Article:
Emerging Choreographer’s Series: Mare Nostrum Elements & LPAC Present Rohan Bhargava, Marissa Brown

Nico Gonzales in Rohan Bhargava's The Devil's Advocate

Nico Gonzales in Rohan Bhargava’s The Devil’s Advocate

Queens, N.Y. Last week, on a cold, rainy Tuesday, I ventured out to LaGuardia Performing Arts Center to catch the latest works to be produced by the Emerging Choreographers Series. The result of a partnership between LPAC and Mare Nostrum Elements, the ECS provides up and coming choreographers space and mentorship to create and present new work. As with any concert bearing “emerging” in the title, I was equal parts apprehensive and excited to see what had been produced. I was most struck by the group works by Kris Seto + Shoey Sun and Marissa Brown and the show-stopping solo created by Rohan Bhargava that ended the evening. Though I unfortunately missed the opening piece by Pavel Machuca Zavarzin, on the whole I was impressed with the work, the commitment of the performers, and the high level of production provided by LPAC.

Youlmae Kim in Kris Seto + Shoey Sun's Dis/Configure (excerpt)

Youlmae Kim in Kris Seto + Shoey Sun’s Dis/Configure (excerpt)

ECS alumni Kris Seto and Shoey Sun collaborated to create Dis/Configure, a comedic yet tragic portrait of what perfection looks like in a world where a person’s identity on social media sometimes takes precedence over personhood. The opening gaff of the excerpt, with a single dancer moving various body parts into and out of a spotlight with childlike cries at the contact with the light got well-deserved chuckles from the audience and set the wacky but subtly unnerving tone. I am undecided whether to term the work delightfully strange or strangely delightful (sequined face masks were prominently featured), but regardless it was a beautifully danced and articulate commentary on the nature of human connection in the age of the smartphone.

Marissa Brown's Wherever you are, this one's for you

Marissa Brown’s Wherever you are, this one’s for you

Marissa Brown’s Wherever you are, this one’s for you featured what I would say was the most beautiful dancing of the evening. A score of oldies songs about love and longing was punctuated by brilliant bursts of physicality that were contemporary in form yet carried the feeling of slow dancing alone to an old radio broadcast. Though the work felt very internal, as though the performers were not entirely in the same space, Brown’s meditation on courtship rituals and those lonely moments of doubt was infinitely relatable and something I would gladly watch again.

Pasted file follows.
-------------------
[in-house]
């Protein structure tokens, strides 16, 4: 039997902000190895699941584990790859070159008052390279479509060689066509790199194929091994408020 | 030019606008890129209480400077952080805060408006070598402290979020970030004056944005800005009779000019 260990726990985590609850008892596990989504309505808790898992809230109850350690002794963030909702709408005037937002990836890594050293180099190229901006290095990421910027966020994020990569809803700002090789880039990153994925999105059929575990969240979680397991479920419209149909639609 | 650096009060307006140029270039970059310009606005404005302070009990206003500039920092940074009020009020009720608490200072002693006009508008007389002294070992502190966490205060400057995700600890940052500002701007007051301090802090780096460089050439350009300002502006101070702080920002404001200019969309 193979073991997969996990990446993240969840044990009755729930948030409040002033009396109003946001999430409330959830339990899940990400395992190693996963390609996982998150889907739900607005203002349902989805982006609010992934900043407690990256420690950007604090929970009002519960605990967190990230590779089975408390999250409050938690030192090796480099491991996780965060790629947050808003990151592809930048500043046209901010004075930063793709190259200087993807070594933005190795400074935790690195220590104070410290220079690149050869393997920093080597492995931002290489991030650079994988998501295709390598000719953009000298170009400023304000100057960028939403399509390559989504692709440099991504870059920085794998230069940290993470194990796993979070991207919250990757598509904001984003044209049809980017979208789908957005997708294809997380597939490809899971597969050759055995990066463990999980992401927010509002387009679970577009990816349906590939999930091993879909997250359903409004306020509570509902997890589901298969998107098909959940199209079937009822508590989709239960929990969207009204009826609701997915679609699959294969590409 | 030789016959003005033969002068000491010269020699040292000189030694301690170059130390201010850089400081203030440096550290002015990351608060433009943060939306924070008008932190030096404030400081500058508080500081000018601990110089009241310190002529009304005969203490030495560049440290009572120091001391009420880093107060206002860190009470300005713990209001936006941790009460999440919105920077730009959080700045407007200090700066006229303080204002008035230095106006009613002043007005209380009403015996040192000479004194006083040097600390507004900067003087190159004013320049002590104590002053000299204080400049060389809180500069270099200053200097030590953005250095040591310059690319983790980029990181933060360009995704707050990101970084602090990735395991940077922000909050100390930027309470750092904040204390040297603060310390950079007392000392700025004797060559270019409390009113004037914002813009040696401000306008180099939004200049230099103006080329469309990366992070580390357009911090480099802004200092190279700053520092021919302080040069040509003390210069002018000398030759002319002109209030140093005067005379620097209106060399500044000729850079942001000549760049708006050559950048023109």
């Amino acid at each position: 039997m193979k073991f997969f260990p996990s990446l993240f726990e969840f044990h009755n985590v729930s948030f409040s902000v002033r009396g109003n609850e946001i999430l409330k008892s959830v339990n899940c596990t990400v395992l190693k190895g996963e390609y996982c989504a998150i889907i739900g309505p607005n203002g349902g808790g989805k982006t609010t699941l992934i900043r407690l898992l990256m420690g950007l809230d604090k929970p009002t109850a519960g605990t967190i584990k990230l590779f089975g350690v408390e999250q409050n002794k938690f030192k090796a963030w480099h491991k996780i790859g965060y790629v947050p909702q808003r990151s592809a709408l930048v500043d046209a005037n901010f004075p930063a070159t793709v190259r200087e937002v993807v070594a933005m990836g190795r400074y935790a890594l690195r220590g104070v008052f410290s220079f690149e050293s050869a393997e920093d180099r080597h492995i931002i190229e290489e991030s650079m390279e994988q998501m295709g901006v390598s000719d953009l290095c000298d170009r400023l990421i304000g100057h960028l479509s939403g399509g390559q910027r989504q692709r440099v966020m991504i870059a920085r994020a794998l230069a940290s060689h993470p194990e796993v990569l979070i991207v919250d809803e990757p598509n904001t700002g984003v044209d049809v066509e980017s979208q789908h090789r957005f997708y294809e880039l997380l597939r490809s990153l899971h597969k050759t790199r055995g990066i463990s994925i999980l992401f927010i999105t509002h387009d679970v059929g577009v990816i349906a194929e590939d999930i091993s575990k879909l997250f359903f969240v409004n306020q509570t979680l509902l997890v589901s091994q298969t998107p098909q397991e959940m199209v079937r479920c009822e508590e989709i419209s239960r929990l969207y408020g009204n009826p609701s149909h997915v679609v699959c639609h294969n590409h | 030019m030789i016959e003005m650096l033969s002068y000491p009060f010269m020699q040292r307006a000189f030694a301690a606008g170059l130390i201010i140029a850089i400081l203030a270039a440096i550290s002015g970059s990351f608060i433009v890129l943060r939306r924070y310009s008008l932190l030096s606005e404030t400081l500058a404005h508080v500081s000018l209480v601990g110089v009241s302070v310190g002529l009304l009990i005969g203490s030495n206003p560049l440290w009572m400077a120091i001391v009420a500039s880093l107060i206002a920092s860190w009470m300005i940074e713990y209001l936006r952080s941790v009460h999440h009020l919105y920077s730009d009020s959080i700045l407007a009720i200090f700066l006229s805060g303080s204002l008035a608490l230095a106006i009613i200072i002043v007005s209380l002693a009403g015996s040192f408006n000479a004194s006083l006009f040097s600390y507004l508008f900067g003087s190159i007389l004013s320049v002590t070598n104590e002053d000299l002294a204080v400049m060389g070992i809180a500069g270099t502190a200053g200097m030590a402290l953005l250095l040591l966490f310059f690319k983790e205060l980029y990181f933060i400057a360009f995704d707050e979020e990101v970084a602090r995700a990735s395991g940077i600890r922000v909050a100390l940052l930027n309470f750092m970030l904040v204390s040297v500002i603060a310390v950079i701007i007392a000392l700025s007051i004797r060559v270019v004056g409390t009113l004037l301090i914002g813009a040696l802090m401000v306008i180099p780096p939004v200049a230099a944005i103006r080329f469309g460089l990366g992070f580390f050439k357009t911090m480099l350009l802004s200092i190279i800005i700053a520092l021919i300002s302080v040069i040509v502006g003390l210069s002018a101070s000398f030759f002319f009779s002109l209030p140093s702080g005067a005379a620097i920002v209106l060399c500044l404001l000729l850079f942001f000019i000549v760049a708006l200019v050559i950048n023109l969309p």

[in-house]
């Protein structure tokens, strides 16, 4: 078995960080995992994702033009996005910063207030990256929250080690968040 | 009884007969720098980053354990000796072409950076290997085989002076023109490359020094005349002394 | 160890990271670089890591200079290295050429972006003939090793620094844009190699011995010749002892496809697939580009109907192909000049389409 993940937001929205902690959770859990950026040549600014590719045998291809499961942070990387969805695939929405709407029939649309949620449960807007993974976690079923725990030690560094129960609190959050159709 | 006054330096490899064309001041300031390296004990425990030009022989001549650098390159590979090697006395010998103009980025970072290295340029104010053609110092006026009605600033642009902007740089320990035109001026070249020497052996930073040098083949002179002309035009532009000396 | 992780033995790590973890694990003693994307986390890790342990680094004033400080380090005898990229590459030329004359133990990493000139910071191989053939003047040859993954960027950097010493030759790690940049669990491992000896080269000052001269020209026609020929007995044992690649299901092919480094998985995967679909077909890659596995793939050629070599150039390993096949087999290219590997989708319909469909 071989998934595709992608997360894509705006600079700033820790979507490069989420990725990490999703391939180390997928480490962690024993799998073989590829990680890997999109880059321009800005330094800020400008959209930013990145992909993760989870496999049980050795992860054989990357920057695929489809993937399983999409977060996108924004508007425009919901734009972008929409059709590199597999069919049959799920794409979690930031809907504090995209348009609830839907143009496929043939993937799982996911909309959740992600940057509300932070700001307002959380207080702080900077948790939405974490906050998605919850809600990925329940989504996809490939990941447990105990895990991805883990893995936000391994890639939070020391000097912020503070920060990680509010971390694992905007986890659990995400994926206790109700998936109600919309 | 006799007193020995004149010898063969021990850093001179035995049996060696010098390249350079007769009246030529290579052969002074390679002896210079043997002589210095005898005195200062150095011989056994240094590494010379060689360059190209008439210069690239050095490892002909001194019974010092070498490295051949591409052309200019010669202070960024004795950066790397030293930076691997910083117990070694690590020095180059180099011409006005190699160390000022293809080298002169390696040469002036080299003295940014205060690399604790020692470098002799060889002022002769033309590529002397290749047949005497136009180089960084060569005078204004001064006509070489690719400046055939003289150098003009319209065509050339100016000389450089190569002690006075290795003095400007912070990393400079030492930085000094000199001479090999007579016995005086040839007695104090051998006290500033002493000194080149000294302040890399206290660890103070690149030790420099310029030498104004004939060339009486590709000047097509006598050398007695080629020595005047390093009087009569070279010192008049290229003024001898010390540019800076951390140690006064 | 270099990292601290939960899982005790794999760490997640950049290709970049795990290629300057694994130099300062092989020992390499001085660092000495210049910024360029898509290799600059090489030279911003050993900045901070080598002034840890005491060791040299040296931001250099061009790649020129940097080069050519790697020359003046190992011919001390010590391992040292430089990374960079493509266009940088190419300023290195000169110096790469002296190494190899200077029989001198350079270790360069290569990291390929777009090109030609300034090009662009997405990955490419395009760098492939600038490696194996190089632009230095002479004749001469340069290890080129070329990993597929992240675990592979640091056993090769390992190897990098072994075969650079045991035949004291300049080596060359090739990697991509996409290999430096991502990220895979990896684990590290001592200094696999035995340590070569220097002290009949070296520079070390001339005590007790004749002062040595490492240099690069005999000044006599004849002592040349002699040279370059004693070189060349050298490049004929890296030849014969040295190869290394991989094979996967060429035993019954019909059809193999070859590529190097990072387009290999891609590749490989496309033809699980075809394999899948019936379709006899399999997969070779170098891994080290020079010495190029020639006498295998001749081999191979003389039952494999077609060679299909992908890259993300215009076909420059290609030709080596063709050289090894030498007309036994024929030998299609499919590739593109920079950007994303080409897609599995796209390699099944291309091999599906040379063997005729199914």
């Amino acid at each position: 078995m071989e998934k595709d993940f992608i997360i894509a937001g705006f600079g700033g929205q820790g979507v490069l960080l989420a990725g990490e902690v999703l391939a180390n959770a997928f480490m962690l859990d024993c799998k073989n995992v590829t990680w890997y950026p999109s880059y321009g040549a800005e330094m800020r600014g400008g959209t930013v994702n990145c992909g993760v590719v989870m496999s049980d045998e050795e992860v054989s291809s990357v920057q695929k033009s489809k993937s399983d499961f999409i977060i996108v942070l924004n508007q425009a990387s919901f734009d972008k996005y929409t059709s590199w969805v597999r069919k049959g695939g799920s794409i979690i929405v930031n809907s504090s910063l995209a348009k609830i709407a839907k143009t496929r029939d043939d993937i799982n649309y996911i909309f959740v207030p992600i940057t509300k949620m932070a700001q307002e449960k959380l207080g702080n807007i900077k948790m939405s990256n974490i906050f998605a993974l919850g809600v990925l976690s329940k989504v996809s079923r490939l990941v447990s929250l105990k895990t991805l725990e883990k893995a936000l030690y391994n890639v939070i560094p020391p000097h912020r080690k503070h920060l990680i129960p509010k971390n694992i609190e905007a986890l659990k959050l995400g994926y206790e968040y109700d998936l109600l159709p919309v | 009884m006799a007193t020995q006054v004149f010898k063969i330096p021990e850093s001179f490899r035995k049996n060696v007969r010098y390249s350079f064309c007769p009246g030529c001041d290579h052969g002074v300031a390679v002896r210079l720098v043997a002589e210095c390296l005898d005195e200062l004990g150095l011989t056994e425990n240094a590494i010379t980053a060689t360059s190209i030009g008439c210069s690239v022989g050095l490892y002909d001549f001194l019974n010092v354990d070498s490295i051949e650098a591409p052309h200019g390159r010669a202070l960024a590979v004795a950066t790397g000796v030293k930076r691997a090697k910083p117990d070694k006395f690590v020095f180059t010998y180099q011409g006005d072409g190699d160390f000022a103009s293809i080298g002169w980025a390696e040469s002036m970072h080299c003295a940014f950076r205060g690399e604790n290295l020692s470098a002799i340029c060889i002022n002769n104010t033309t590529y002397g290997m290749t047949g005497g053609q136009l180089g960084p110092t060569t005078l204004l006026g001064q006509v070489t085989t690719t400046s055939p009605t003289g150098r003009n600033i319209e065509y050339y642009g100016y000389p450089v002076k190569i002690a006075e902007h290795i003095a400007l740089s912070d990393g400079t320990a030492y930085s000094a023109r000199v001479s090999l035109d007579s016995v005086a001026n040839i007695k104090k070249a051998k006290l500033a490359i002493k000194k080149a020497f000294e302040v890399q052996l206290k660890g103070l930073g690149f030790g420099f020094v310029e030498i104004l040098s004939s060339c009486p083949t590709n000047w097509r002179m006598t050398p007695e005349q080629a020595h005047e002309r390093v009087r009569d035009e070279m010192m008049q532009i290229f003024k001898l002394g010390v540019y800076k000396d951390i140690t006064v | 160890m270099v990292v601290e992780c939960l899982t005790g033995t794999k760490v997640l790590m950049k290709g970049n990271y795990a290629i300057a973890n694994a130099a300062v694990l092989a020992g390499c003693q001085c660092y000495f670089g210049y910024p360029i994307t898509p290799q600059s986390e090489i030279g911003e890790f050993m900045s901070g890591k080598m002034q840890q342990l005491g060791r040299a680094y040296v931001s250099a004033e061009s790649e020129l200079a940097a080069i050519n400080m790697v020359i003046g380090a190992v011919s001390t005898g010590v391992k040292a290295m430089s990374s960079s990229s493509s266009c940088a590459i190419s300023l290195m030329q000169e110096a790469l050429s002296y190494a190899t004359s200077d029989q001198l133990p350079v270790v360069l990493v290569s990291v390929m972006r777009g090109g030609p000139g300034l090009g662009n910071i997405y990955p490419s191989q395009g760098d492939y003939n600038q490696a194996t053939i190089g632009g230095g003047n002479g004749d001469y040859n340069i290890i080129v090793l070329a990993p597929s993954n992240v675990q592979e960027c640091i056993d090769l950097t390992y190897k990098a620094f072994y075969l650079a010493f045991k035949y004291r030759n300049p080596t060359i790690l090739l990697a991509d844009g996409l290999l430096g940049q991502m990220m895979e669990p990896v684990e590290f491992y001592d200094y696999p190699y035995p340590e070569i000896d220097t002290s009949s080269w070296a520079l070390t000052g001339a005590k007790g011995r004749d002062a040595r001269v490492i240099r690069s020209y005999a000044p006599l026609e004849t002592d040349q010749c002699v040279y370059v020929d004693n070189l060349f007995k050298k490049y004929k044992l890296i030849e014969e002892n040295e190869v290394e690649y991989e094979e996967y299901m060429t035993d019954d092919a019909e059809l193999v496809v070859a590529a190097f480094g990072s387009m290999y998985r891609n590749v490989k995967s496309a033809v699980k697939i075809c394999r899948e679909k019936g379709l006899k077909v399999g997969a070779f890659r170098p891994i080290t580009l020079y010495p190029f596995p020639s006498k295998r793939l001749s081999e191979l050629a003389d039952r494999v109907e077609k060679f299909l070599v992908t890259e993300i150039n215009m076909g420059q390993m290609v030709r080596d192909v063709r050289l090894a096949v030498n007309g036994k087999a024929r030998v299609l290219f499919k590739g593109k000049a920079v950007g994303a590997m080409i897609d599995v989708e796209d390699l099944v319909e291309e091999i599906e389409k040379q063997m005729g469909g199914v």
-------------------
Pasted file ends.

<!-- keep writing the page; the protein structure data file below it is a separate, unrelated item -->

Psychopaths Welcome, as the title might suggest, is a thought-provoking piece by Jacqueline Dugal questioning the definition and proliferation of psychopathy in modern society. Dugal made use of a larger cast to create images that were at turns mesmerizing, discomfiting, sexy, and uncomfortable.

Jaqueline Dugal's Psychopaths Welcome

Jaqueline Dugal’s Psychopaths Welcome

Tony Bordonaro and Jenna Sofia collaborated on and performed a visually rich dance-theatre piece. Poisoning the Prophets seemed to be an absurdist take on a film noir detective story–I say seemed because much of the work was ultimately unintelligible, sometimes, I think, unintentionally so. This may have been a result of an imbalance between volume levels of the sound system and the performers. Not my personal cup of tea, but with legibly spoken text this could really become something.

For the Love of Music was an enjoyable and cohesive piece by Natalia Roberts set to R&B and soul classics. Taken at face value, it is a fun thing to watch, but surrounded by work which all had definitive points of view I found myself wondering if I was missing some deeper meaning. If not, as the title seems to imply, I applaud the lovely dancing and commitment demonstrated by the cast.